Seeking Robert Levinson, the C.I.A. Consultant Who Vanished

In early March, a small group of private investigators, including two former F.B.I. agents, gathered for a meal at Old Tbilisi Garden, a restaurant in Greenwich Village that specializes in Georgian food.

It was a somber occasion. Two months earlier, the United States and Iran had exchanged prisoners, including several Americans held in Tehran’s notorious Evin Prison. Another American, Robert A. Levinson, long missing in Iran and a friend of those present, was not part of the deal. Mr. Levinson, a former F.B.I. agent who became a private investigator, also had another life: as a consultant for the C.I.A.

In March 2007, Mr. Levinson, then 59, disappeared on Kish Island, in the Persian Gulf off the coast of Iran, while trying to recruit a fugitive American-born assassin as a C.I.A. source inside Iran. He was last seen alive in 2010 in a hostage video pleading for help and in photographs wearing a Guantánamo-style jumpsuit. The images did not disclose who was holding him. It is not known whether Mr. Levinson, who was eager to expand his role at the C.I.A. and who apparently decided on his own to go to Iran, is still alive.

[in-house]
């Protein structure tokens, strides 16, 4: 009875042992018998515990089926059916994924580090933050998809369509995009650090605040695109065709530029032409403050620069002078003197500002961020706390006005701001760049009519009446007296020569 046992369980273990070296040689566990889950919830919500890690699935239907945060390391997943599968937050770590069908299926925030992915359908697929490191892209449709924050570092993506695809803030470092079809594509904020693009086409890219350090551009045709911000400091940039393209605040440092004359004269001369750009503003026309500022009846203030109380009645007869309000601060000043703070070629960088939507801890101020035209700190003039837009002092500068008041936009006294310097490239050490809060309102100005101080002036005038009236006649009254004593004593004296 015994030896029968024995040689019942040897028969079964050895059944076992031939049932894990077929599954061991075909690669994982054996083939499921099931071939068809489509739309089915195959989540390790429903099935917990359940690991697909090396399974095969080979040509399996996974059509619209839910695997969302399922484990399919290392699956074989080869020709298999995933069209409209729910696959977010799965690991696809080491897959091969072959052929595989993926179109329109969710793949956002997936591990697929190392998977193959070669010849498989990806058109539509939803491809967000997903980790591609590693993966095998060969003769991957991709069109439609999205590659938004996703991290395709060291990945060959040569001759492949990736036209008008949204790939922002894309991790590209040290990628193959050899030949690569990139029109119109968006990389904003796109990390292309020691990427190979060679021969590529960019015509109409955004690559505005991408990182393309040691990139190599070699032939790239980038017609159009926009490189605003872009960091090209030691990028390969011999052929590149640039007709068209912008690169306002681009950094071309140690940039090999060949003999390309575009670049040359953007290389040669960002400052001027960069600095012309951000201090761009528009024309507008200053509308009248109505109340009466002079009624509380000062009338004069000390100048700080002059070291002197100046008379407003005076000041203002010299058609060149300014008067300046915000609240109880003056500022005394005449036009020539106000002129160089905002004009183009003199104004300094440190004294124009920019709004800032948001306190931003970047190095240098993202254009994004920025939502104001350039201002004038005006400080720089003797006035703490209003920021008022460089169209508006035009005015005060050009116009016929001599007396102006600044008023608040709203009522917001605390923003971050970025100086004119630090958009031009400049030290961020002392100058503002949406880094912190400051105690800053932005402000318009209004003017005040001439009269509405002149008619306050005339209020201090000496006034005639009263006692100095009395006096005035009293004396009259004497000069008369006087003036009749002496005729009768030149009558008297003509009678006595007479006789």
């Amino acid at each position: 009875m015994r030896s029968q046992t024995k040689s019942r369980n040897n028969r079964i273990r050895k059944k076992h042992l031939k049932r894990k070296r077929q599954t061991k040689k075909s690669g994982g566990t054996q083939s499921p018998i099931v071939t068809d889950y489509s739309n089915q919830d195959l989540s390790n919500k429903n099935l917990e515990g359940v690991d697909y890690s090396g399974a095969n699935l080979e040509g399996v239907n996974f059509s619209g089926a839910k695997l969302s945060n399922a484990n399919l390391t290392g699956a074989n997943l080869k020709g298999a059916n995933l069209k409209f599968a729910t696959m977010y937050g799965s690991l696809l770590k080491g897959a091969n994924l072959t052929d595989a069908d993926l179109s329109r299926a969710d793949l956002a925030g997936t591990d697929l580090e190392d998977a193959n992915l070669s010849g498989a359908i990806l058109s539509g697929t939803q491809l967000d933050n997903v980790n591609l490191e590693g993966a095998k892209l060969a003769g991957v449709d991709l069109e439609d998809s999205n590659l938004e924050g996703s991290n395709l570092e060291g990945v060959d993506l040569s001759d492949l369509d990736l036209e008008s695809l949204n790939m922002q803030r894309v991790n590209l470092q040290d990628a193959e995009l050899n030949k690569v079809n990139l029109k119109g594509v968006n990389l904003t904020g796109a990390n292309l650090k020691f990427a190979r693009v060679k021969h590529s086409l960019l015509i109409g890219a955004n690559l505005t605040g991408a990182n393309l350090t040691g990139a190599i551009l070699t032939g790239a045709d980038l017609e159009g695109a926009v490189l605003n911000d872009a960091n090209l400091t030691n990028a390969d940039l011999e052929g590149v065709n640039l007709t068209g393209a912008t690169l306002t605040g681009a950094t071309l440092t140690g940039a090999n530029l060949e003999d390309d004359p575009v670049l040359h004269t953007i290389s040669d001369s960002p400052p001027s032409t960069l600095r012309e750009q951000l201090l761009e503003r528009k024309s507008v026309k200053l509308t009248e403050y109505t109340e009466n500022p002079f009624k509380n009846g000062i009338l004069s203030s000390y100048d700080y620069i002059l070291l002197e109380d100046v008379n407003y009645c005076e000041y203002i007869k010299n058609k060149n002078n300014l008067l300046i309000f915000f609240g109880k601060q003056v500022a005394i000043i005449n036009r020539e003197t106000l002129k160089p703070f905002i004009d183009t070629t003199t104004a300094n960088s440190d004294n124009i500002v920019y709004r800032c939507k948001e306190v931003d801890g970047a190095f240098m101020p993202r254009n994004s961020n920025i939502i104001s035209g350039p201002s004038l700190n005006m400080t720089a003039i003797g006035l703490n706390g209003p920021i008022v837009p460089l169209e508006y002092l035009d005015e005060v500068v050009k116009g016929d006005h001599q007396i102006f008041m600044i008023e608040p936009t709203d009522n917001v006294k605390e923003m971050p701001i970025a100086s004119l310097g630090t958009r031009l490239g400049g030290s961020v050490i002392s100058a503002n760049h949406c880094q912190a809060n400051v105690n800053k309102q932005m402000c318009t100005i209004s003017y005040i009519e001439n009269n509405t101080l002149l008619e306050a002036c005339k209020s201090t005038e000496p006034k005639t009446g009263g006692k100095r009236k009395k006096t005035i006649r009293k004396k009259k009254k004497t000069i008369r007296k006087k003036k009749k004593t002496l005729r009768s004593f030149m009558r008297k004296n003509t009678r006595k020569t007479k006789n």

The event at Old Tbilisi was held to observe the ninth anniversary of his disappearance. Former colleagues toasted him and traded stories. Mr. Levinson, like those present, had spent his career in a shadow land, one where spies, agents and private eyes persuade informants to spill secrets in exchange for money or a deal. It is a risky game that can pay off big or that can go very wrong, as Mr. Levinson’s trip to Iran did...


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